Agriculture, Commercial Farming, & Livestock Management

The agriculture market for drones may be the largest true Commercial opportunity in the US and the second-largest globally. The benefits of using a drone on the farm include greater ability to monitor crop health and identify potential problem areas of the field.  Ag UAVs are primarily used for monitoring crop health as part of a broader shift toward precision agriculture.

So how does a drone help in precision agriculture and how does the integration work?   Precision agriculture involves the latest practices of farming using imaging, testing, and analysis to increase productivity and minimize waste.  Drones are the latest iteration of precision agriculture, which historically relied on satellites or airplanes for imaging, but those methods are expensive, dated information, and often unreliable due to cloud cover at the time of surveying.

How precision agriculture is leveraging drones: Given the sheer volume of land requiring mapping, scouting, and spraying services, we see agriculture as one of the largest markets for Commercial drone use. Many farmers are finding the greatest utility in mapping and crop scouting, a service traditionally provided by local agronomists. Current offerings use UAVs that follow pre-programmed flight paths to develop aerial crop surveys, allowing farmers to identify developing risks and opportunities for yield improvements (e.g., disease, nutrient deficiency, targeted pest pressures, moisture deficits/surpluses).  

Drones have many advantages over legacy piloted/satellite surveys, including improved accuracy, frequency, and turnaround time. The latter is particularly important as acute crop pressures vary at different stages in the growing season and can have an exponential impact on yields if undetected. While drones do provide spraying services, we expect this to be a very niche application, as the weight required to support pesticide tanks puts drones over the 55 lb regulatory limit for unmanned flight in the US.

Do you buy your own drone or look to 1UP for a Drone-as-a-service?

Over the next 5 years, we see two models for drones in agriculture. The first would involve farm-level ownership of a drone(s), and the second would see the emergence of companies like 1UP that fly drones as a service for customers.  We have you covered in both models!   If you own your own at Farm-level ownership: Mapping/scouting services are typically needed only during the summer growing season and are most effective when land is surveyed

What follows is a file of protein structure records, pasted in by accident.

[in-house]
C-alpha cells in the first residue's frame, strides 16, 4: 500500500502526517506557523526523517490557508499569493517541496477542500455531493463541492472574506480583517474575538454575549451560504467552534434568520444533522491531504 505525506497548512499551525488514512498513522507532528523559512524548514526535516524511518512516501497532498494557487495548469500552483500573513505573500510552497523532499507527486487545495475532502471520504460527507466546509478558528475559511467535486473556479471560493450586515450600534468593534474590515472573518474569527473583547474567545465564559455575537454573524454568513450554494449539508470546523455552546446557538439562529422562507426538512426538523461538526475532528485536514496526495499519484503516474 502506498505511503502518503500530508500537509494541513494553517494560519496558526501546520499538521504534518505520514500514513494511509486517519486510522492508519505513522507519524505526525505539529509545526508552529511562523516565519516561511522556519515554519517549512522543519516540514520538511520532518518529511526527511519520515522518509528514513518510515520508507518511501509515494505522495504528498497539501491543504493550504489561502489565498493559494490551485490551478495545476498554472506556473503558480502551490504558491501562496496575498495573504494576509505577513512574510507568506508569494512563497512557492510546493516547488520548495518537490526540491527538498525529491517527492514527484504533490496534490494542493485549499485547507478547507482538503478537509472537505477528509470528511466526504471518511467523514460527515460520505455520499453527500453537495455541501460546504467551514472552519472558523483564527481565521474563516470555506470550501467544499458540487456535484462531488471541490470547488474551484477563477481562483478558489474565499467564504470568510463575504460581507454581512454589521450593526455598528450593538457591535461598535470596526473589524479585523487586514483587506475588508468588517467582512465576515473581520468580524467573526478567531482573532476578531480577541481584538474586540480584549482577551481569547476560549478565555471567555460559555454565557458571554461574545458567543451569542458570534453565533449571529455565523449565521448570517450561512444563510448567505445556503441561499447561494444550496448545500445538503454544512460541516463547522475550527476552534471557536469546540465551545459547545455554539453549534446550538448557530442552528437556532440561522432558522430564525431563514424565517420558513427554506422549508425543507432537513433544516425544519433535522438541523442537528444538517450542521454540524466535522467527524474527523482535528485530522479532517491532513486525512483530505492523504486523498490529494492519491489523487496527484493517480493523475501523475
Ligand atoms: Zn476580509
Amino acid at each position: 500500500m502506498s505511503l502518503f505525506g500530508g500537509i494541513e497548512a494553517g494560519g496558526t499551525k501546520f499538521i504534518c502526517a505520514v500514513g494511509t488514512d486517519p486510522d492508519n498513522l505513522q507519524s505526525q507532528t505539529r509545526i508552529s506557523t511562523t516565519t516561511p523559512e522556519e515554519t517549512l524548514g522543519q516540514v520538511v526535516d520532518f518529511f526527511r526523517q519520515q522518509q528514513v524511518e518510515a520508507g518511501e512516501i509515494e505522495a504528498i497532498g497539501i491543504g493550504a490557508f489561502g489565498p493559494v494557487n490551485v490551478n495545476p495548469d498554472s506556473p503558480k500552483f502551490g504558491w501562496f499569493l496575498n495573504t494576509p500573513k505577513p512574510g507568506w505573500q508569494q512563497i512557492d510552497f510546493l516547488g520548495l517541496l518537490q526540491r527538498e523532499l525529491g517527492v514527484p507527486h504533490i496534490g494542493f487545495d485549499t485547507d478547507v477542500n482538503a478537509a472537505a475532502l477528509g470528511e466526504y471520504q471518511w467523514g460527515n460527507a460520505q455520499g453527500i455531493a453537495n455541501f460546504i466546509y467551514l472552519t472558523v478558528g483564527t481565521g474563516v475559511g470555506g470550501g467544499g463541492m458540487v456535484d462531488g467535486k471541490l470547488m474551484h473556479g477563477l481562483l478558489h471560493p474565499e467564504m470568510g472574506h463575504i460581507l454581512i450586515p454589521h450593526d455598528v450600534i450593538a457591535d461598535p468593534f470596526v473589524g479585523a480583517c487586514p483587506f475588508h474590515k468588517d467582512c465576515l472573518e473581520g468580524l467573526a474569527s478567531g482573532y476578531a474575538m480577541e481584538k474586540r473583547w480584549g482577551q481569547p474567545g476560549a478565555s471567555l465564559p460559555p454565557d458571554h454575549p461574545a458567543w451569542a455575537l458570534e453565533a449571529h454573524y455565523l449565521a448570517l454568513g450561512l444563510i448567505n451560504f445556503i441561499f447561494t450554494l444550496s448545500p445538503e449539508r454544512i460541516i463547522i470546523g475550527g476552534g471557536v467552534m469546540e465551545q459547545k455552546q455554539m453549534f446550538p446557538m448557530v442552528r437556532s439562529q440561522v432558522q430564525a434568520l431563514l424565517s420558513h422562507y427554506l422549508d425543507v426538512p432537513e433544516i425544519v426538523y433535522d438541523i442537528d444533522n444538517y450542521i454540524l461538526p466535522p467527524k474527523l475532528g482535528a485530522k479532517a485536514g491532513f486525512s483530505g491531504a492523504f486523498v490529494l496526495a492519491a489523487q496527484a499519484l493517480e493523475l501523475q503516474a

on a weekly basis which gives you more flexibility to survey your crops as often as needed. Many farmers with large plots of land decide they are better served by purchasing UAVs directly for their farm in order to be able to surveil acreage as often as needed.   Alternatively many farmers (especially farms less than 1,700 acres) believe drones are to costly to justify farm-level UAV ownership.

Oil and Gas inspection:

The challenge today:  Pipelines traverse inhospitable terrain. Drilling rigs are hundreds of miles offshore. Refineries and production facilities may emit dangerous hydrocarbons. On top of these safety concerns, operational inspections are expensive – frequently taking place far from a base of operations and employing expensive helicopters and teams.  How can 1UP assist?  Drones are becoming standard tools for drilling rig and production platform inspection. Drones are even being used to monitor fracking sites for various gases being emitted.

Drone pipeline inspection, monitoring and maintenance

Like many other industries drone efficiency can assist midstream-focused oil and gas companies that traditionally use aerial surveillance and ground crews to monitor existing pipelines. Many pipeline operators inspect above-ground pipelines aerially at least monthly to meet federal and state requirements. 1UP believes we have a more efficient method of inspection than the Industry standard pricing for a helicopter crew ($2,500-$4,500 per hour depending on whether the service is an aerial inspection or involves sophisticated sensing equipment).  According to the EIA, the US has more than 305,000 miles of interstate and intrastate natural gas transmission pipelines, in addition to over 55,000 miles of crude oil trunk lines and thousands of miles of additional lateral crude gathering lines. Many of these pipelines are constructed below ground, and therefore do not require much aerial monitoring. However there are many abandoned pipelines and wells above ground that thermal inspections are a necessity to be in compliance with applicable regulations.

The main risk posed by an oil or gas pipeline is the existence of a spill or a leakage that threatens to cause an environmental disaster, not to mention the risk of an explosion.  A thorough system for pipeline monitoring requires the use of specific drone sensors that can detect rust or corrosion – or if the pipeline is beneath the ground, the existence of methane or changes in the surrounding vegetation that indicate a failure.  One of the main benefits of using drones for oil and gas inspection is they can be programmed to cover large areas in a systematic way, as well as get to difficult to reach areas.  Not only is this more cost-effective, but it allows inspectors a safe, flexible solution to many issues of restricted access, which may prove crucial in identifying a problem.